Hoe Het Was Om Op Te Groeien In Het China Met Zijn Eenkindbeleid

Het Chinese eenkindbeleid eindigde in 2015, maar we beginnen pas net te begrijpen hoe het was om onder het programma te leven, zegt documentairemaker Nanfu Wang. Met beelden uit haar film 'One Child Nation' deelt ze onvertelde verhalen die de complexe gevolgen van het beleid onthullen en de sluipende kracht van propaganda blootleggen.

"My name is Nanfu. In Chinese, "nan" means "man." And "fu" means "pillar." My family had hoped for a boy, who would grow up to be the pillar of the family. And when I turned out to be a girl, they named me Nanfu anyway.


I was born in 1985, six years before China announced its one-child policy. Right after I was born, the local officials came and ordered my mom to be sterilized. My grandpa stood up to the officials, because he wanted a grandson to carry on the family name. Eventually, my parents were allowed to have a second child, but they had to wait for five years and pay a substantial fine.

Growing up, my brother and I were surrounded by children from one-child families. I remember feeling a sense of shame because I had a younger brother. I felt like our family did something wrong for having two children. At the time, I didn't question where this sense of shame and guilt came from.

A year and a half ago, I had my own first child. It was the best thing that ever happened in my life. Becoming a mother gave me a totally new perspective on my own childhood, and it brought back my memories of early life in China. For the past three decades, everyone in my family had to apply for a permission from the government to have a child. And I wondered what it was like for people who lived under the one-child policy.

So I decided to make a documentary about it. One of the people I interviewed was the midwife who delivered all of the babies born in my village, including myself. She was 84 years old when I interviewed her. I asked her, "Do you remember how many babies you delivered throughout your career?" She didn't have a number for deliveries. She said she had performed 60,000 forced abortions and sterilizations. Sometimes, she said, a late-term fetus would survive an abortion, and she would kill the baby after delivering it. She remembered how her hands would tremble as she did the work.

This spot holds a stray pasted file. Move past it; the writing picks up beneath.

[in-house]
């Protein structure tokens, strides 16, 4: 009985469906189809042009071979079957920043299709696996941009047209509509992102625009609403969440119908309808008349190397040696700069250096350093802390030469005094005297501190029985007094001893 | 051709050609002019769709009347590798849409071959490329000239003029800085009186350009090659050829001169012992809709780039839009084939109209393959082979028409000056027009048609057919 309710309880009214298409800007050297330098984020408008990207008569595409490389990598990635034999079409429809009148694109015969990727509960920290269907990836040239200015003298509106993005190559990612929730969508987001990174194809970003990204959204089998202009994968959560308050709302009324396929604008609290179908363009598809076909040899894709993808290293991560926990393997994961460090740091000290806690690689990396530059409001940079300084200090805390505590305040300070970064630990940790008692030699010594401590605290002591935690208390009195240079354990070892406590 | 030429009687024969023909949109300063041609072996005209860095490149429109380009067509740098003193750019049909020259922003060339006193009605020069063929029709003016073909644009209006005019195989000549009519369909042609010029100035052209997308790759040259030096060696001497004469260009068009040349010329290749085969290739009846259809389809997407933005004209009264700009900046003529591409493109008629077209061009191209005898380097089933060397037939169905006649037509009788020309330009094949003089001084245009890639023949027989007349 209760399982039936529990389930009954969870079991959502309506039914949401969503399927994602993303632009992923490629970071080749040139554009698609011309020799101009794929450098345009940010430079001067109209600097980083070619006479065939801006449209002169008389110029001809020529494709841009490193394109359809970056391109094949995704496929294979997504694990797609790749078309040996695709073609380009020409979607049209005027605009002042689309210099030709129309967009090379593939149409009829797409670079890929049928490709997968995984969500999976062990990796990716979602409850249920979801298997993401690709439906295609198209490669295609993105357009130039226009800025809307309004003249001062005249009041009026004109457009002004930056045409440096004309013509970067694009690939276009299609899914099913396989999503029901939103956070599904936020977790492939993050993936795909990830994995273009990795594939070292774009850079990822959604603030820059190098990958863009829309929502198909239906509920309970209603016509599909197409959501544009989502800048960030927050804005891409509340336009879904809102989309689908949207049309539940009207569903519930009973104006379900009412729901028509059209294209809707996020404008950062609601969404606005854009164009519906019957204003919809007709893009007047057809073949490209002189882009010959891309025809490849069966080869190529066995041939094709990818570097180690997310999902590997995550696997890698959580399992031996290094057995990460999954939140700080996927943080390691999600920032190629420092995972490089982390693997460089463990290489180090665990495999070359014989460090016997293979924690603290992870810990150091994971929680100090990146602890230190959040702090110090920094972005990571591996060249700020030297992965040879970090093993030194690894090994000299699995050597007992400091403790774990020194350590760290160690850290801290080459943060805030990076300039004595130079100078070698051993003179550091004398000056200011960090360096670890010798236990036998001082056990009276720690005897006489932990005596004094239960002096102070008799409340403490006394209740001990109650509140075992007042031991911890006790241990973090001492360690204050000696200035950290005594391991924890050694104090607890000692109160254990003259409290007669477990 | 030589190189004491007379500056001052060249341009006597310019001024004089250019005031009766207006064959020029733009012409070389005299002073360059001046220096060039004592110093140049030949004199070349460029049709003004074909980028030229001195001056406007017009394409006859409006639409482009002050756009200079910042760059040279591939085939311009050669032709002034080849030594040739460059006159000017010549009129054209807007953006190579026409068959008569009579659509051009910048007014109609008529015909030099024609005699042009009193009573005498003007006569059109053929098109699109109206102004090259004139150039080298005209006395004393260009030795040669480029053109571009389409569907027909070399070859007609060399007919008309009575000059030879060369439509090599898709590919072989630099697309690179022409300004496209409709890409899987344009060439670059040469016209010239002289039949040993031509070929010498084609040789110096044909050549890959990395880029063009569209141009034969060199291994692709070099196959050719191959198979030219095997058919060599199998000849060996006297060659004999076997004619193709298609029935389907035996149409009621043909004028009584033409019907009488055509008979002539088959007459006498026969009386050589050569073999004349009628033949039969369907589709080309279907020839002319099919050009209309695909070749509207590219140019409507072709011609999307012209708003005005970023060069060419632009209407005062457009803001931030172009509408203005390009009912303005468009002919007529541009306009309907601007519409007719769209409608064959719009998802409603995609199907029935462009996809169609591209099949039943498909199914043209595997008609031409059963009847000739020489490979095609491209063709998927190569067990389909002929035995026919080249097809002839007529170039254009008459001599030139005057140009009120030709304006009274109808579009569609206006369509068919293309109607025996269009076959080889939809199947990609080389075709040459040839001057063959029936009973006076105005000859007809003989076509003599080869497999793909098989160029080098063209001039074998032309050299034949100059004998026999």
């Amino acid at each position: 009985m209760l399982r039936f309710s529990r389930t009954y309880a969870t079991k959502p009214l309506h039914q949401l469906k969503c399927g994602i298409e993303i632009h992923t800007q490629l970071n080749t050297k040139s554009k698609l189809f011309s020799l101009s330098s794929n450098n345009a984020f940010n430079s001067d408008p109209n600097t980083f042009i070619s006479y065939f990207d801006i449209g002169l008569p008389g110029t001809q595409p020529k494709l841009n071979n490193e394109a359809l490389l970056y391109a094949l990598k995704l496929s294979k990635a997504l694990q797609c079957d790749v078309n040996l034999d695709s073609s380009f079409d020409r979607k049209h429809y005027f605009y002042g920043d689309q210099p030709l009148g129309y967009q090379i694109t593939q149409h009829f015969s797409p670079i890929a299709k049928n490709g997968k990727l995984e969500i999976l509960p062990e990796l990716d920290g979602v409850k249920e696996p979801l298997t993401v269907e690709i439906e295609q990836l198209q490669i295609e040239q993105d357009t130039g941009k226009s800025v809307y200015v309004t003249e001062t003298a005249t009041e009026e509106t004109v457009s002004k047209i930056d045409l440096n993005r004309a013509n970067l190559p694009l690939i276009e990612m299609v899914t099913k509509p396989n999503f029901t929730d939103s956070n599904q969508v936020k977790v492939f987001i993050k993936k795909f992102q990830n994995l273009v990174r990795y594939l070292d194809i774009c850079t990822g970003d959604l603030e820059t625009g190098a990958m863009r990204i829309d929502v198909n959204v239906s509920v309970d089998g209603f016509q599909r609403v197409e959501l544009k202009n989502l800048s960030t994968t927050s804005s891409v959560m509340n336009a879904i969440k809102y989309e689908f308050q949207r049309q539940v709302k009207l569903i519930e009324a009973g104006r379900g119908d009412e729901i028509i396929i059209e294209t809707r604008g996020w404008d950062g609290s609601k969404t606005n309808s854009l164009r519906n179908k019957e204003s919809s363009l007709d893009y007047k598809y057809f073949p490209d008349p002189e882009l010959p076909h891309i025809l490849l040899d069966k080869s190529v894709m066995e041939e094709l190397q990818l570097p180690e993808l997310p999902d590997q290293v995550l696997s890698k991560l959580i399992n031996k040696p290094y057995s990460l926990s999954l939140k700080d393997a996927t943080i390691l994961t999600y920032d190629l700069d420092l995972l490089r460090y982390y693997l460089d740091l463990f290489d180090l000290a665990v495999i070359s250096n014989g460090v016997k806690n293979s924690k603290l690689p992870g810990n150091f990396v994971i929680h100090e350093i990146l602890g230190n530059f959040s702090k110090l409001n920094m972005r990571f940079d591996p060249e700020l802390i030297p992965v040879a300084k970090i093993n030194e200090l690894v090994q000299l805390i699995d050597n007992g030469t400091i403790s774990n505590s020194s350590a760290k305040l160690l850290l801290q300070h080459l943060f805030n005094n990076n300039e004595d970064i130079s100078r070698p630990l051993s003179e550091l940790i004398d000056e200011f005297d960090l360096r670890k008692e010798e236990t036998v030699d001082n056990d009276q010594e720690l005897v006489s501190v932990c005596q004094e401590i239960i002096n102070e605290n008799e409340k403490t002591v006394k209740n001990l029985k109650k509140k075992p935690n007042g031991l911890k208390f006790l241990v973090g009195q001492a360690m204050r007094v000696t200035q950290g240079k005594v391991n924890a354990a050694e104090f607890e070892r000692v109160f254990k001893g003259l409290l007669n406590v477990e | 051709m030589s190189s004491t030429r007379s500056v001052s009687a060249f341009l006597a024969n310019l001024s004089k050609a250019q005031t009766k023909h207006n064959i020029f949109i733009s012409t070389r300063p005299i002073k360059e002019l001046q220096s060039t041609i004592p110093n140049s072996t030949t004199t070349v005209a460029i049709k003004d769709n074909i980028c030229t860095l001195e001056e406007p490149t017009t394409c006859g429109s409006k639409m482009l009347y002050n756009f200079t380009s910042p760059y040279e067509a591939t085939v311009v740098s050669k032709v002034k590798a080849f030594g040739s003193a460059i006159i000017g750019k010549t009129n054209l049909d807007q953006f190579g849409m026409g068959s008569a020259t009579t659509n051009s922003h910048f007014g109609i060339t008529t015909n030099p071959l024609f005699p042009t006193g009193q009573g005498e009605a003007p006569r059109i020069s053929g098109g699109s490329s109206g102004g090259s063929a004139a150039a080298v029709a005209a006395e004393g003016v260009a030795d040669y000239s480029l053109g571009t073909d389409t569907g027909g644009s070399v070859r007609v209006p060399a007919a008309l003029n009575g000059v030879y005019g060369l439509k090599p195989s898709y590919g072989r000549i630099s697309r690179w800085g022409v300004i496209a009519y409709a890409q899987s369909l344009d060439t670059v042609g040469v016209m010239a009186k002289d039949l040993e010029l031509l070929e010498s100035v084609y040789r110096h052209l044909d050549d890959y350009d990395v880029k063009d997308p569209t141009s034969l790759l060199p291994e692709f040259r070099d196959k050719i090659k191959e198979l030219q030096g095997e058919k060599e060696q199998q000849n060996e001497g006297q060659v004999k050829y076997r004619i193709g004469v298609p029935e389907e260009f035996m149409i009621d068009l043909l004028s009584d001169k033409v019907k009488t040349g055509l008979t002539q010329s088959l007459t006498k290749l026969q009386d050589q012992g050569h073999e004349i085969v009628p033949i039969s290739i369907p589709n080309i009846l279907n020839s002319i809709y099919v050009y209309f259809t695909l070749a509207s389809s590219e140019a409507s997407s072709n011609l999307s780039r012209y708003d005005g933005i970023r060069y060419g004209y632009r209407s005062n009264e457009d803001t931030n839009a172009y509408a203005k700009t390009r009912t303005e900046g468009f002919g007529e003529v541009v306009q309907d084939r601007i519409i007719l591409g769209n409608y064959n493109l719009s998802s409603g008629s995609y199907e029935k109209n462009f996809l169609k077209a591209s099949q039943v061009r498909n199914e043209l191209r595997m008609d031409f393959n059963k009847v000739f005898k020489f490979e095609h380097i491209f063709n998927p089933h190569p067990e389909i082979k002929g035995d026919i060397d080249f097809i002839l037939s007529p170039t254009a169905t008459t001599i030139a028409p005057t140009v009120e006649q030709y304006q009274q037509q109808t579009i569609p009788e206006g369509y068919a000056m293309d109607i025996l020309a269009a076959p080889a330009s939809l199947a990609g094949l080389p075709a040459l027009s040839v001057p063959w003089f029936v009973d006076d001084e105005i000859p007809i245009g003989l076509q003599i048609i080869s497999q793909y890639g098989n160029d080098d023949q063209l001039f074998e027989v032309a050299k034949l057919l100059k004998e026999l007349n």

Her story shocked me. When I set out to make the film, I expected it would be a simple story of perpetrators and victims. People who carried out the policy and people who are living with the consequences. But that wasn't what I saw.

As I was finishing my interview with the midwife, I noticed an area in her house that was decorated with elaborate homemade flags. And each flag has a picture of a baby on it. These were flags that were sent by families whom she helped treat their infertility problems. She explained that she had had enough of performing abortions and sterilizations -- that the only work she did now was to help families have babies. She said she was full of guilt for carrying out the one-child policy, and she hoped that by helping families have babies, she could counteract what she did in the past. It became clear to me she, too, was a victim of the policy. Every voice was telling her that what she did was right and necessary for China's survival. And she did what she thought was right for her country.

I know how strong that message was. It was everywhere around myself when I grew up. It was printed on matches, playing cards, textbooks, posters. The propaganda praising the one-child policy was everywhere around us.

[Anyone who refuses to sterilize will be arrested.]

And so were the threats against disobeying it. The message seeped into our minds so much so that I grew up feeling embarrassed for having a younger brother.

With each person I filmed, I saw how their minds and hearts can be influenced by the propaganda, and how their willingness to make sacrifices for the greater good can be twisted into something very dark and tragic.

China is not the only place where this happens. There is no country on earth where propaganda isn't present. And in societies that are supposed to be more open and free than China, it can be even harder to recognize what propaganda looks like. It hides in plain sight as news reports, TV commercials, political campaigning and in our social media feeds. It works to change our minds without our knowledge. Every society is vulnerable to accepting propaganda as truth, and no society where propaganda replaces the truth can be truly free.

Thank you."



Bron: TED.com
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